constantly, almost ritualistically. Im awestruck by their mastery of the
language; they influence, in subtle ways, almost every word I write.
Interviewer: What do you think has brought about the remarkable resurgence of Southern literature in the last decade or so?
I dont think its been a resurgence so much as just a continuation of a great tradition. After Faulkner and Caldwell and Robert Penn Warren and the young Eudora Welty, theres OConnor and Tennessee Williams and Capote and Carson MacCullers, then William Styron and Walker Percy and Reynolds Price, then Ernest Gaines and Wendell Berry and Alice Walker and Pat Conroy, then Bobbie Ann Mason and Harry Crews and Lee Smith and Alan Gurganus ... and the beat goes on.
But I think the reason Southern fiction continues to flourish so abundantly has to do with the fact that the South lost the Civil War. The North, victorious, was able to move to turn its eyes to the future; but for the loser, old wounds heal more slowly, and rankle longer. And so, as a way of keeping history alive, the Southespecially the rural Southdeveloped the habit of looking inward or backward, into the past, and of rendering it (and remembering it) in the form of word-of-mouth tales, anecdotes, legends, myths. Basically, the demands of telling a story well are the same as those of writing it well; in both cases, success depends on timing, articulation, and characterization. So it stands to reason that Southerners would be good at both forms.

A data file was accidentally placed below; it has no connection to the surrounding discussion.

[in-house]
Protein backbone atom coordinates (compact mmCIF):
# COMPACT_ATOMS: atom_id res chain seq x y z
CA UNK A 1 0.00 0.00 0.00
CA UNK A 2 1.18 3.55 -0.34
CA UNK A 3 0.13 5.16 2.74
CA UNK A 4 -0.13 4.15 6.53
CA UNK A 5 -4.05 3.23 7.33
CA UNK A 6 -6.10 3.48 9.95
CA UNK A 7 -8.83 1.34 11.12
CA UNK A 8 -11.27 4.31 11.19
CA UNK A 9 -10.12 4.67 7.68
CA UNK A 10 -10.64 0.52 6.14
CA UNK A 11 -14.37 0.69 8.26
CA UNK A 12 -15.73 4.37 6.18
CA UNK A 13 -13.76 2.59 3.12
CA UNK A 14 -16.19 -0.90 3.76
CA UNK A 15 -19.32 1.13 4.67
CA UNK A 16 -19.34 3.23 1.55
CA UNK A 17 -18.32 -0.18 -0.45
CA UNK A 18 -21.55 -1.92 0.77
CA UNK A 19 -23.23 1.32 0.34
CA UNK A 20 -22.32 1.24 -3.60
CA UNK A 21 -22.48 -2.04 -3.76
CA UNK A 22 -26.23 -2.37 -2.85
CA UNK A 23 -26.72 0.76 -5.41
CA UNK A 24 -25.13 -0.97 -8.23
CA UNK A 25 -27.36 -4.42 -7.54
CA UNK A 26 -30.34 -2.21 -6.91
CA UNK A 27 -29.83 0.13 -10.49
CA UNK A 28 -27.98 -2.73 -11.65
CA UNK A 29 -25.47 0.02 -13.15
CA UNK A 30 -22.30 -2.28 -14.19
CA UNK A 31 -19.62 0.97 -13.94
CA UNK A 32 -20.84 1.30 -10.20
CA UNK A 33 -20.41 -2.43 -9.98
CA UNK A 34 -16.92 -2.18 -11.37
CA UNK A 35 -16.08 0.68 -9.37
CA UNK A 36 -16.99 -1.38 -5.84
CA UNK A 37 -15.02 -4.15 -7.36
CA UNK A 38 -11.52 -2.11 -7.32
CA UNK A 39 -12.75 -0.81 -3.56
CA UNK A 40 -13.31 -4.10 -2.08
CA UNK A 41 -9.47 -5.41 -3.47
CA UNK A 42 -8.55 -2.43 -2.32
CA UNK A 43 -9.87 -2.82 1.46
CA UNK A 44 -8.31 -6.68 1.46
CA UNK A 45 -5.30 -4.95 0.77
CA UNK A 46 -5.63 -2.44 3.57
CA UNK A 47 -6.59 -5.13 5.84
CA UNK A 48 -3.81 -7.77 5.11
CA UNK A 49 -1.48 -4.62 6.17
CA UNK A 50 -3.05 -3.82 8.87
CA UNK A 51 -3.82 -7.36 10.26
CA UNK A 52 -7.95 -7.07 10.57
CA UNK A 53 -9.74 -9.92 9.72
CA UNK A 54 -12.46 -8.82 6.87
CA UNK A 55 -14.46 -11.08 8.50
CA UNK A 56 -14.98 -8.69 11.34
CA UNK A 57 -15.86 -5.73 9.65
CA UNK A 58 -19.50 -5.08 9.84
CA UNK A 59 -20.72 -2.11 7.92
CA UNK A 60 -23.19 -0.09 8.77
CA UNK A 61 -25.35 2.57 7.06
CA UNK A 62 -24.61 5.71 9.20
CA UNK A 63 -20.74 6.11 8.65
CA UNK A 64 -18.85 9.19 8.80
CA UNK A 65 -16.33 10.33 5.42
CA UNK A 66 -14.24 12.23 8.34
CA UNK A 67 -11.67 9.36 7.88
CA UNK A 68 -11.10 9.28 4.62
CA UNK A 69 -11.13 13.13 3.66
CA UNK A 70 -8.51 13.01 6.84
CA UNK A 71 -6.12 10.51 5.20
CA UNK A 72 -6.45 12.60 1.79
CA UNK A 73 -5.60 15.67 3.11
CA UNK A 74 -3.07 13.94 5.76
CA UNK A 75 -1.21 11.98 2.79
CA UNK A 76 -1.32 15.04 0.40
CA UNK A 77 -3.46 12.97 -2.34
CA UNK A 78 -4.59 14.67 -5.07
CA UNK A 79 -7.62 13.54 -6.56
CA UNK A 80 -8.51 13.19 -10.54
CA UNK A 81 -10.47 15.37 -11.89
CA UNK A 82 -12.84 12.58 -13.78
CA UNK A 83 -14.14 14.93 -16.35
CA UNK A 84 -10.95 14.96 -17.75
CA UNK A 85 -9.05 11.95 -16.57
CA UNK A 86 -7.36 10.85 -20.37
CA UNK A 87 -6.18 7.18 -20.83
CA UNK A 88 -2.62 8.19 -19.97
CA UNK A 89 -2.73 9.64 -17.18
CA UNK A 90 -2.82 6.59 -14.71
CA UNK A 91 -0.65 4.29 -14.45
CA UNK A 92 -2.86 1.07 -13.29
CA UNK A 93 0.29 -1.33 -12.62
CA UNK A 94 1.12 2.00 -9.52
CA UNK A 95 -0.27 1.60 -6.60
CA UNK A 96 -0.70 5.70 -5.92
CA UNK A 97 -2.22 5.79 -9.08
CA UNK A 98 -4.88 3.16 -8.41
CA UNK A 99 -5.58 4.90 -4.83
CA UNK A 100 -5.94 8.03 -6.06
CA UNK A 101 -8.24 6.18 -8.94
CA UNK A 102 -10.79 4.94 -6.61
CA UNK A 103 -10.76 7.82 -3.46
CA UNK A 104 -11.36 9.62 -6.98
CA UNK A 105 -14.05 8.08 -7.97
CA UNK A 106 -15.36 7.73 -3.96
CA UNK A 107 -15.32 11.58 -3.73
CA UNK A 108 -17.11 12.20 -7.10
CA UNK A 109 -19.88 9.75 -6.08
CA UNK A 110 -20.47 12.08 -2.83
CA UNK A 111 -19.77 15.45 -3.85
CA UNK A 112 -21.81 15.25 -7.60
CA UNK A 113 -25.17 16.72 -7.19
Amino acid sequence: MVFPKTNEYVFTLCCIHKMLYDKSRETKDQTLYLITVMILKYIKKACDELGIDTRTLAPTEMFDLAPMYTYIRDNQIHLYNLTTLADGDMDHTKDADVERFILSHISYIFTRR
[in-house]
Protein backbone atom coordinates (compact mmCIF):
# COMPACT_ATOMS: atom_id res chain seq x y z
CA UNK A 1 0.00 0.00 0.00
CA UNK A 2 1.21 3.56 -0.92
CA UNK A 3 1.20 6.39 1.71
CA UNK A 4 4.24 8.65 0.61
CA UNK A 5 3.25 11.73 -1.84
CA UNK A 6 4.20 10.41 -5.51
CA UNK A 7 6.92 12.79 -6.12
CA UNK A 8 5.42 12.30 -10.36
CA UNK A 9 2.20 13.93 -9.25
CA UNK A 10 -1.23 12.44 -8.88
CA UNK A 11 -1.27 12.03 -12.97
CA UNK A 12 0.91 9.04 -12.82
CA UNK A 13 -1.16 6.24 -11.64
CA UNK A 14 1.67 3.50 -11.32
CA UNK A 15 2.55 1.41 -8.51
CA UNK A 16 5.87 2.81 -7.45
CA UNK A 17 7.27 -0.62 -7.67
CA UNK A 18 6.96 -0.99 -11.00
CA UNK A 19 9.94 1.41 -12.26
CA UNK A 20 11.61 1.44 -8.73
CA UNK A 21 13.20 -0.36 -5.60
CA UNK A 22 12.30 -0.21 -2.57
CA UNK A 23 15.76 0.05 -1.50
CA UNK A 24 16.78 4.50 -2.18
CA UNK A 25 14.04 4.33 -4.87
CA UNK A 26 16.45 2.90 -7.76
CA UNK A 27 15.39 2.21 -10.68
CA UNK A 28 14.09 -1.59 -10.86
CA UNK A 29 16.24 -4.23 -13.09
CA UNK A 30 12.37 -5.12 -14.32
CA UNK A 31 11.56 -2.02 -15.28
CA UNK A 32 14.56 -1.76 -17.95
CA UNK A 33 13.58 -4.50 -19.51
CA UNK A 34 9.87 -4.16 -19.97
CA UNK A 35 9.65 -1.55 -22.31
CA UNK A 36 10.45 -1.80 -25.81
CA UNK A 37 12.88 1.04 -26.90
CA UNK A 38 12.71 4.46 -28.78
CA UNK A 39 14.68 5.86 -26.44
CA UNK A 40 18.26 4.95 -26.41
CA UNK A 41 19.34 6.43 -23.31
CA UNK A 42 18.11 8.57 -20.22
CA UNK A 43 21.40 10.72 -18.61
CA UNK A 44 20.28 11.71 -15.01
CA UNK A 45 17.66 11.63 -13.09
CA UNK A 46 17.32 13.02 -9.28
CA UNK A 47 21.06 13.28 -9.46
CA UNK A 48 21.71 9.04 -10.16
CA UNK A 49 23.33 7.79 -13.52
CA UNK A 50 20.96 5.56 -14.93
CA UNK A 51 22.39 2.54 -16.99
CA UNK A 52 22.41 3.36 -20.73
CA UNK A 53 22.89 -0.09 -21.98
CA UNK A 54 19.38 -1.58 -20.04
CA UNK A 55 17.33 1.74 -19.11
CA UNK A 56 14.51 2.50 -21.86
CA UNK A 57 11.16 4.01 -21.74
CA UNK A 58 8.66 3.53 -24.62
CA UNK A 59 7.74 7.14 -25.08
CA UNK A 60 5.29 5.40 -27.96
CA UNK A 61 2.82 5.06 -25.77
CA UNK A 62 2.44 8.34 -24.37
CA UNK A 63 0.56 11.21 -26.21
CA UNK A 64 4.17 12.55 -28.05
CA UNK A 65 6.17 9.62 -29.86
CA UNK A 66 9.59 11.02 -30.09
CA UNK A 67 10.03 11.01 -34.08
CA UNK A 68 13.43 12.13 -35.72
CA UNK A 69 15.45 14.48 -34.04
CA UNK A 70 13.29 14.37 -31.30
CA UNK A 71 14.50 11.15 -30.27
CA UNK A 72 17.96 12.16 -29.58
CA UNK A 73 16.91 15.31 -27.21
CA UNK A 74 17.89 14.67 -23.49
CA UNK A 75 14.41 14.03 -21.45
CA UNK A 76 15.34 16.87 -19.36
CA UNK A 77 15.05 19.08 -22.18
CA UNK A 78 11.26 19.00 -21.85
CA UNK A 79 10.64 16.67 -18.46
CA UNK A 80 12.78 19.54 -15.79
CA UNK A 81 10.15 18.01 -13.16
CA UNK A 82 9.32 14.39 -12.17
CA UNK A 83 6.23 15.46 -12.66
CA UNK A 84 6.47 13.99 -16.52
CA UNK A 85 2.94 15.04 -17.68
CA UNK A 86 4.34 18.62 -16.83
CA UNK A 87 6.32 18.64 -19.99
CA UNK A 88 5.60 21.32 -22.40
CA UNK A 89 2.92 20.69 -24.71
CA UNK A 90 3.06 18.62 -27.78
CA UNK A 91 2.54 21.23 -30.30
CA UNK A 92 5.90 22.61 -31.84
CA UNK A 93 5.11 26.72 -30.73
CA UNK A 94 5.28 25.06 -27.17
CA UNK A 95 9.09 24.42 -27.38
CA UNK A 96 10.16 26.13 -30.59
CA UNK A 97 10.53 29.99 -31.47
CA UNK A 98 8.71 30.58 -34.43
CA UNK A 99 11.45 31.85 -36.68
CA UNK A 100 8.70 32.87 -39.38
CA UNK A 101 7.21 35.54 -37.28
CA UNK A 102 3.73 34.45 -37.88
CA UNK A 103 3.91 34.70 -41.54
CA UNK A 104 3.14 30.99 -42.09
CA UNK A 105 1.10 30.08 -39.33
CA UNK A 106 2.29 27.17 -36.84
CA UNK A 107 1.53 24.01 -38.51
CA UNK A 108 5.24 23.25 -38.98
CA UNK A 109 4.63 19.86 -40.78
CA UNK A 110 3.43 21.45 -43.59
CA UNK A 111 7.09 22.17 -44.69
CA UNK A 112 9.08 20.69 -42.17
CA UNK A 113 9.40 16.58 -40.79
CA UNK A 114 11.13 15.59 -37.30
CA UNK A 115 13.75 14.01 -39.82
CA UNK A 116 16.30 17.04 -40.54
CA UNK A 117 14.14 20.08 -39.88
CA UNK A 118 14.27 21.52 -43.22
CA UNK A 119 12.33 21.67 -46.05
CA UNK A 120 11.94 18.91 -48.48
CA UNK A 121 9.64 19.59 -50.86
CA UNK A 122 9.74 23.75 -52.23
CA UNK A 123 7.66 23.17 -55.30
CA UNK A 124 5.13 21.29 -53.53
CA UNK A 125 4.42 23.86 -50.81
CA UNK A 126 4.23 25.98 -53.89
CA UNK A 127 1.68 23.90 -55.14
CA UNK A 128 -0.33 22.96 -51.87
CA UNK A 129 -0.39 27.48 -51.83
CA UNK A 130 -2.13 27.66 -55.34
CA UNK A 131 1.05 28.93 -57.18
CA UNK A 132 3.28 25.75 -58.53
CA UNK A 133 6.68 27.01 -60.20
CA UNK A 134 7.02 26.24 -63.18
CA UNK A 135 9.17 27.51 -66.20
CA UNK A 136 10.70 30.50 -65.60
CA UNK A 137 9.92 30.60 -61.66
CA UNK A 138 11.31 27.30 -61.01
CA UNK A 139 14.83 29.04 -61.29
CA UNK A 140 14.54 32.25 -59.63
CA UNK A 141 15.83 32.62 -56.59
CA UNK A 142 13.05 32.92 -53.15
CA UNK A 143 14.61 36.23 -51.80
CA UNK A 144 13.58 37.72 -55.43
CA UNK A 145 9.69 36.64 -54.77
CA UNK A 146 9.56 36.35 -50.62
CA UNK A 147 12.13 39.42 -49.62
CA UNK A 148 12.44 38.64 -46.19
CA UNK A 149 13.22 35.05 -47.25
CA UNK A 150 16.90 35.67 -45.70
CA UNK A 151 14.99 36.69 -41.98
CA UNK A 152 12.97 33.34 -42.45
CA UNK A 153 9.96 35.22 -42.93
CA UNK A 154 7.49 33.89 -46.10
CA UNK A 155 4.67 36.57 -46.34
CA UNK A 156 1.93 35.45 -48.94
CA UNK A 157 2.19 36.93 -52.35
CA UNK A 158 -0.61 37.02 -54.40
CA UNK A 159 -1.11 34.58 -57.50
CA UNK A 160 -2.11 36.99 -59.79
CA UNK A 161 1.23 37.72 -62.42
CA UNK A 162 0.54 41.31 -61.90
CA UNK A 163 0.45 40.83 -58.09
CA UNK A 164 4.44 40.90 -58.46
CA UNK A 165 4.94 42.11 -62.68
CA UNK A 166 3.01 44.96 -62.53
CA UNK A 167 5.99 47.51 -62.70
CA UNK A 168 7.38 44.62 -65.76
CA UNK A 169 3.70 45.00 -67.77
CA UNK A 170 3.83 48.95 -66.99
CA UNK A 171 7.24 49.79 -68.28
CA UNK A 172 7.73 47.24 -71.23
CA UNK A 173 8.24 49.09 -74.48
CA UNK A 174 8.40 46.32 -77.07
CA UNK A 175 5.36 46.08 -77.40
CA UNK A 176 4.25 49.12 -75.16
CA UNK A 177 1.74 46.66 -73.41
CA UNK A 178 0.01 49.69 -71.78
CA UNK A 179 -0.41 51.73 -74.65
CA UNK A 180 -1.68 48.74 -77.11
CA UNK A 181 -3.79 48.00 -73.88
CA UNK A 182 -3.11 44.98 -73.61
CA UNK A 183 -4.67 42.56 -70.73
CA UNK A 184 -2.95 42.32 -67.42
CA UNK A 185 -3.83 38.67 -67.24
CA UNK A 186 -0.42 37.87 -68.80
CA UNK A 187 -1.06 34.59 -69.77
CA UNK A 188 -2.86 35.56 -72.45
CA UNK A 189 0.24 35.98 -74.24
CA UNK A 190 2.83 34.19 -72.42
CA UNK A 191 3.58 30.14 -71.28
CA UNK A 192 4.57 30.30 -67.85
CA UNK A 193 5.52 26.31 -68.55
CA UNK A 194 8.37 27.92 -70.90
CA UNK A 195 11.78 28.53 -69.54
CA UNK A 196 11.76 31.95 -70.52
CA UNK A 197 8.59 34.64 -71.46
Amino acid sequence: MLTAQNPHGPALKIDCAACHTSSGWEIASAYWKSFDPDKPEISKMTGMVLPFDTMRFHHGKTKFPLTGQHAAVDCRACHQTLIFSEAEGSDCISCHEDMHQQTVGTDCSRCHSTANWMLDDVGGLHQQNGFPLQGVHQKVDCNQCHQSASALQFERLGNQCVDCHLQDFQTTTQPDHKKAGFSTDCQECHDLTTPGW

Interviewer: You wrote about fame in your nonfiction book, Famous People I Have Known. Do you think fame helps or inhibits a writers career?
I expect fame could be a distraction to a writer, and an annoyancea wart, as Ken Kesey says. Still, I dont imagine fame alone has deprived literature of a single word that would have been worth the ink to print it. When a baseball player has a great rookie season and then suffers the dread sophomore slump and sinks back into obscurity, it isnt because he got briefly famous; its almost surely because he only had one great season in him to start with. Writers are the same; they write the good books that are in them. Anything else they produce is liable to beto borrow another Kesey locutionEarth Shoes, its all Earth Shoes.
Interviewer: Will we have to wait another 13 years for your next work of fiction?
I certainly hope not. Ive been thinking a lot, lately, about bringing Harry Eastep, the protagonist of The Natural Man, back to Needmore (as a retiree) to serve as a juror in a contemporary courtroom drama. A couple of years ago, I said that when I finished A Congress of Wonders, Id swear off fiction forever, and go forth and sin no more. But that was then, this is ... Earth Shoes?